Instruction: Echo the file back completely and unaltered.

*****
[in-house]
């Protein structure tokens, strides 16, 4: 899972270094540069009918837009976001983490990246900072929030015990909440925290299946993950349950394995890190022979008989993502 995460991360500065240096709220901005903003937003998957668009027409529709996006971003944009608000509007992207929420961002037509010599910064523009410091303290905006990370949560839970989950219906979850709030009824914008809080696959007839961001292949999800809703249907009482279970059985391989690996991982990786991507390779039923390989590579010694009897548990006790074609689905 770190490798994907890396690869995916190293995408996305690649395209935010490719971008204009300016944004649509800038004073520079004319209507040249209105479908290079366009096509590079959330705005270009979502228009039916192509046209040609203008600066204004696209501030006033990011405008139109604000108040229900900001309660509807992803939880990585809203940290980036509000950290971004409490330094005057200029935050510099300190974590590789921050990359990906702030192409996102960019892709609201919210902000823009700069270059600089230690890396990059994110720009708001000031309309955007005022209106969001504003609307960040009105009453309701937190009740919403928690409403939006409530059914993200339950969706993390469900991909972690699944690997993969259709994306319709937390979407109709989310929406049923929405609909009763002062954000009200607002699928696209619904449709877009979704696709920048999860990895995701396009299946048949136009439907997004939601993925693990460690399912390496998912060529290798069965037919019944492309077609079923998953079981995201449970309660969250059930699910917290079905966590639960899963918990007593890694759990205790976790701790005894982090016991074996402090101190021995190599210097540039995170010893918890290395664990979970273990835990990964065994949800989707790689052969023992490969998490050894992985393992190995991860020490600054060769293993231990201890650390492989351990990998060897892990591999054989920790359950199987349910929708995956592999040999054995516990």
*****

[in-house]
């Protein structure tokens, strides 16, 4: 899972270094540069009918837009976001983490990246900072929030015990909440925290299946993950349950394995890190022979008989993502 995460991360500065240096709220901005903003937003998957668009027409529709996006971003944009608000509007992207929420961002037509010599910064523009410091303290905006990370949560839970989950219906979850709030009824914008809080696959007839961001292949999800809703249907009482279970059985391989690996991982990786991507390779039923390989590579010694009897548990006790074609689905 770190490798994907890396690869995916190293995408996305690649395209935010490719971008204009300016944004649509800038004073520079004319209507040249209105479908290079366009096509590079959330705005270009979502228009039916192509046209040609203008600066204004696209501030006033990011405008139109604000108040229900900001309660509807992803939880990585809203940290980036509000950290971004409490330094005057200029935050510099300190974590590789921050990359990906702030192409996102960019892709609201919210902000823009700069270059600089230690890396990059994110720009708001000031309309955007005022209106969001504003609307960040009105009453309701937190009740919403928690409403939006409530059914993200339950969706993390469900991909972690699944690997993969259709994306319709937390979407109709989310929406049923929405609909009763002062954000009200607002699928696209619904449709877009979704696709920048999860990895995701396009299946048949136009439907997004939601993925693990460690399912390496998912060529290798069965037919019944492309077609079923998953079981995201449970309660969250059930699910917290079905966590639960899963918990007593890694759990205790976790701790005894982090016991074996402090101190021995190599210097540039995170010893918890290395664990979970273990835990990964065994949800989707790689052969023992490969998490050894992985393992190995991860020490600054060769293993231990201890650390492989351990990998060897892990591999054989920790359950199987349910929708995956592999040999054995516990």